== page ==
The Washington Post editors can’t quite bring themselves to condemn the president outright, but they sure do give some hints that they aren’t pleased.
First, they dance around the tax cheats and dismal vetting: “The president’s admitted mistakes on nominations have served as a reminder that he is, after all, rather new to the game of national politics and the art of balancing the lofty aims of campaign pledges against the real-world demands of governing.” Translation: the transition looked great, but what’s the matter with the selection process over there?
Next, they hint that the stimulus was not what they had hoped:”The narrow and rushed passage of his stimulus package underscored the difficulty of living up to his grand promises of transparency; the campaign trail talk about not cutting deals behind closed doors yielded to the demands of the moment.” Translation: This is an embarrassing display of business as usual. (And we can’t bring ourselves to defend the substance of the stimulus because it’s a ludicrous mess.)
Then the editors can barely conceal their worry: “The immediate challenge for the new administration, one that is harder and more important than the stimulus measure, will be to bring stability to the nation’s banking system. On that task, ‘chastening’ is a mild word to apply to Treasury Secretary Timothy F. Geithner’s debut of the administration’s plan. ” Translation: We went along with the tax cheat because he was supposed to be a genius and he turned out to be overwhelmed, verging on incompetent.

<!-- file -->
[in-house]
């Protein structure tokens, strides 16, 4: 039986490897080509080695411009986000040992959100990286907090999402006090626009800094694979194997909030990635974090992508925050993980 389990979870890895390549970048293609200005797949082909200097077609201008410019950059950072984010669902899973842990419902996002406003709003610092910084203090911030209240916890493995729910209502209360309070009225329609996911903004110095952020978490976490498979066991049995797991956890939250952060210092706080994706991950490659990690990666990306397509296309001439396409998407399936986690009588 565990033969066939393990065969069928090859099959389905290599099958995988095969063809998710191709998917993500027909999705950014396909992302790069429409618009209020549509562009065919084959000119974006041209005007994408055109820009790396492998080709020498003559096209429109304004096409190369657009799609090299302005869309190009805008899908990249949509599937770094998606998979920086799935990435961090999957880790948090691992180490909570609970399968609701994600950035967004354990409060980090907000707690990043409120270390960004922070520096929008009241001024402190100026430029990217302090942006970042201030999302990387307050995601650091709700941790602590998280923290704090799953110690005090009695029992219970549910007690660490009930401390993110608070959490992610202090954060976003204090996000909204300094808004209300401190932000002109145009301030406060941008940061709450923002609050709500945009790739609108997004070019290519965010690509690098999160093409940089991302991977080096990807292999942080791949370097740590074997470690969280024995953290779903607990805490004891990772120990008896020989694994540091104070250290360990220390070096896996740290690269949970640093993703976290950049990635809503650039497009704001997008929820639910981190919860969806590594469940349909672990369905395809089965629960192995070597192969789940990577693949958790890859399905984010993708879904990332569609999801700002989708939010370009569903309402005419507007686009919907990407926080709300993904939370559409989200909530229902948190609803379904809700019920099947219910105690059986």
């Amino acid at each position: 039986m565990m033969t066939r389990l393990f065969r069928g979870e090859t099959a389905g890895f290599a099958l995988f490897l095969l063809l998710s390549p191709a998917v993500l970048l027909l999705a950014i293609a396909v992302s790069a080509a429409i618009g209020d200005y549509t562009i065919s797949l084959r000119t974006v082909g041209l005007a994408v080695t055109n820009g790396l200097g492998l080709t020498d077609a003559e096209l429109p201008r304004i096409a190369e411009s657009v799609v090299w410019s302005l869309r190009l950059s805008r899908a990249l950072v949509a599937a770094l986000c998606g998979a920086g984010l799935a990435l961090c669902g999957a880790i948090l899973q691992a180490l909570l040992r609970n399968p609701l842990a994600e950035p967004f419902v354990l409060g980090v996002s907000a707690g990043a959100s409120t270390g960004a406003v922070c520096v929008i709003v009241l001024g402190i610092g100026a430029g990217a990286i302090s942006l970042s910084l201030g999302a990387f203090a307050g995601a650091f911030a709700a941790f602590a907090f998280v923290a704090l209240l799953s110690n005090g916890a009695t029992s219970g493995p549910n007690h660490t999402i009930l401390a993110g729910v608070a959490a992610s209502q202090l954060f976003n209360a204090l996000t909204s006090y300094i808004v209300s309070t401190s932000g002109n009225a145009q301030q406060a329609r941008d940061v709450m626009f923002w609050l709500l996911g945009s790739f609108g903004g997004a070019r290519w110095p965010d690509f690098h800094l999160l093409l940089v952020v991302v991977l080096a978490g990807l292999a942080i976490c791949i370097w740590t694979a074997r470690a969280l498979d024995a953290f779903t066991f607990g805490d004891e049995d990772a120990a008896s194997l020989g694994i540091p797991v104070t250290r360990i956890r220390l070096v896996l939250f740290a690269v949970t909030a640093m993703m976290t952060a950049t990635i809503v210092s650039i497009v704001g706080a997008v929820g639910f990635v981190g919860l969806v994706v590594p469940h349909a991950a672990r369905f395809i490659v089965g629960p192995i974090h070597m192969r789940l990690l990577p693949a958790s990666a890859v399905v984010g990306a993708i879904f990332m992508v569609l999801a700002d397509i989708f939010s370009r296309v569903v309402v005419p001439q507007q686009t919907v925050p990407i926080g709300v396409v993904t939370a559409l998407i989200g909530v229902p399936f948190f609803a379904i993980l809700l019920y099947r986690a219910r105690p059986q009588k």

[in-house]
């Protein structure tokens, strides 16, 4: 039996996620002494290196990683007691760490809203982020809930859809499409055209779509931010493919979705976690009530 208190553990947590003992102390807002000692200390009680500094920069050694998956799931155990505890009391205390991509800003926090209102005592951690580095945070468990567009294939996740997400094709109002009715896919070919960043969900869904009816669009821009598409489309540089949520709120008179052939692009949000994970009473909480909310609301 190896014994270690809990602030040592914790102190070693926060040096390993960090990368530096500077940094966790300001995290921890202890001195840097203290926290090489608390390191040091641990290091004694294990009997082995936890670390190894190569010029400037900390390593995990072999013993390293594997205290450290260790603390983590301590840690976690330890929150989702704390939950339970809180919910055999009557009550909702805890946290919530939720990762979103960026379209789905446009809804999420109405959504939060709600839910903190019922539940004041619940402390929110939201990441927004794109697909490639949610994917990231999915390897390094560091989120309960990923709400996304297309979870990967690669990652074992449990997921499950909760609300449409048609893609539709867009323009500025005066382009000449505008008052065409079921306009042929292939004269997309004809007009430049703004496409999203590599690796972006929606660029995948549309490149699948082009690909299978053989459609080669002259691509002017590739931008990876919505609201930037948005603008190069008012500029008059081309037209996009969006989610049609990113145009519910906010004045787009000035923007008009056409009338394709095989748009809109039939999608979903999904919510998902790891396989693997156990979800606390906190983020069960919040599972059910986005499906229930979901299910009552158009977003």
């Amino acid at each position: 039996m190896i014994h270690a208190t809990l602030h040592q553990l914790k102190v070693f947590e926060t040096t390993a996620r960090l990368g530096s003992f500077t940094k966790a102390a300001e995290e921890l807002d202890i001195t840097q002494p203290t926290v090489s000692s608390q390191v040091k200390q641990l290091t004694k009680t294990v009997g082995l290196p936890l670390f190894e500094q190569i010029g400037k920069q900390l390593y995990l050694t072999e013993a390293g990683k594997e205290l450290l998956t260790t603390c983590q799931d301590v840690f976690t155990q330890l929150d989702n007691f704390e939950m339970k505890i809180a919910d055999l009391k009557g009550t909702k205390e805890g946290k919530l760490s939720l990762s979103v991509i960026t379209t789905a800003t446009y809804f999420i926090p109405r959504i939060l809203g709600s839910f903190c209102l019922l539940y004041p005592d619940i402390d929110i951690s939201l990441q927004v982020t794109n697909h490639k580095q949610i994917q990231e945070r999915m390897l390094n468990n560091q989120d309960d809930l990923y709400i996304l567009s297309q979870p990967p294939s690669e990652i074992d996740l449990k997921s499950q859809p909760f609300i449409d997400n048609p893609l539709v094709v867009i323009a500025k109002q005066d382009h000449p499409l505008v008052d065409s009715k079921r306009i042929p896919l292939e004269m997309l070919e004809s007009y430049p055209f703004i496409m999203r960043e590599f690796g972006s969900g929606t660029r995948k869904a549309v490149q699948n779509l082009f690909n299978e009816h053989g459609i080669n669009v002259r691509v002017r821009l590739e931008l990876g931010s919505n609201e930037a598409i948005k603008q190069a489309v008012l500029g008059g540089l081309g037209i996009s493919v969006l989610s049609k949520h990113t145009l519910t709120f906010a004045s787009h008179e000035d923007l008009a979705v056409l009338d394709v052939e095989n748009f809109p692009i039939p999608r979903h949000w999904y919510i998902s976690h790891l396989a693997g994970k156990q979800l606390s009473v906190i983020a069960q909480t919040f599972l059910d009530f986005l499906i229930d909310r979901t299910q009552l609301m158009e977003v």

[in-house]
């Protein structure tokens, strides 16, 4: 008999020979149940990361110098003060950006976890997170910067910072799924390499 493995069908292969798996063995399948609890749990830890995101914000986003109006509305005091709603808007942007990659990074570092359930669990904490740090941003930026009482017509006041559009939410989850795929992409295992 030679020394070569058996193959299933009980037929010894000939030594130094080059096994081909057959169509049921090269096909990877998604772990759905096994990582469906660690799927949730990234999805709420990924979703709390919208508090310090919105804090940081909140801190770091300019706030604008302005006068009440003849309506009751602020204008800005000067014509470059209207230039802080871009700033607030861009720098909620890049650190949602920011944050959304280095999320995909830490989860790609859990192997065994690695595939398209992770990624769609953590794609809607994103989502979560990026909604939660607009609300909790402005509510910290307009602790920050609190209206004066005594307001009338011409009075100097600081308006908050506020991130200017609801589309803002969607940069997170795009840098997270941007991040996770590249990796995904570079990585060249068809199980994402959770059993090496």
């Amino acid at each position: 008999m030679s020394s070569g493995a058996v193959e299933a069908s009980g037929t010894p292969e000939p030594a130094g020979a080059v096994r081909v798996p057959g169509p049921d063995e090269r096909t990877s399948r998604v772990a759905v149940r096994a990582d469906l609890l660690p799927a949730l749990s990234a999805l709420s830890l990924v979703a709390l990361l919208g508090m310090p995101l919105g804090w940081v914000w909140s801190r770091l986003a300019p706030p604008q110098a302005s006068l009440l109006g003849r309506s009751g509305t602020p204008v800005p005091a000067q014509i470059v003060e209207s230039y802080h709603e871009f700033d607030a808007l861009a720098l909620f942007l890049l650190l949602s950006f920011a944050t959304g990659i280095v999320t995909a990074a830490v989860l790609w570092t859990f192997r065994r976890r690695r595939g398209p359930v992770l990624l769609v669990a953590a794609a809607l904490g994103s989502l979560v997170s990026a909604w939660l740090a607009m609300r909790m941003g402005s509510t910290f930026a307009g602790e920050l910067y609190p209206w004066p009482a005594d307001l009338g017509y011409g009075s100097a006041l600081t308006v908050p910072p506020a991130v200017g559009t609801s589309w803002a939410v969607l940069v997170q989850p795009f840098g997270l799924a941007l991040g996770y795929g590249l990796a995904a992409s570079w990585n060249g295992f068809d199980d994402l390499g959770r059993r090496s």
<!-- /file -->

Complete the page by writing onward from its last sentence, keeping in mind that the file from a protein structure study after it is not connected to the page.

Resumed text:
After that, the editors praise his special interest labor legislation (e.g. Lilly Ledbetter) and expansion of government run healthcare (S-CHIP for people making $66,000 or more), but then have to admit they are alarmed by the alarmism: “Sooner rather than later, he will have to find the right balance between reassurance and alarmism; sooner than in past administrations, he needs a full team in place.” Translation: Stop freaking us out! And, please find some more advisors who don’t have tax problems.
And finally is the warning: “Even in an age of instant gratification, Americans seem to understand that economic recovery is likely to take months, if not years. Whether this attitude will continue in the face of continued economic stress is open to question.” Translation: You’re nuts if you think all of this is going to improve the economy anytime soon.
Somewhere buried just beneath the surface of the Post’s odd bit of evasion is the sober truth: we all expected more (like some minimal effort to put the New Politics into practice), and if Geithner in particular doesn’t get his act together things are going to get a whole lot worse. Meanwhile, I anxiously await the series of op-eds on the crushing, looming and dangerous deficit — a favorite topic during the Bush and Reagan presidencies.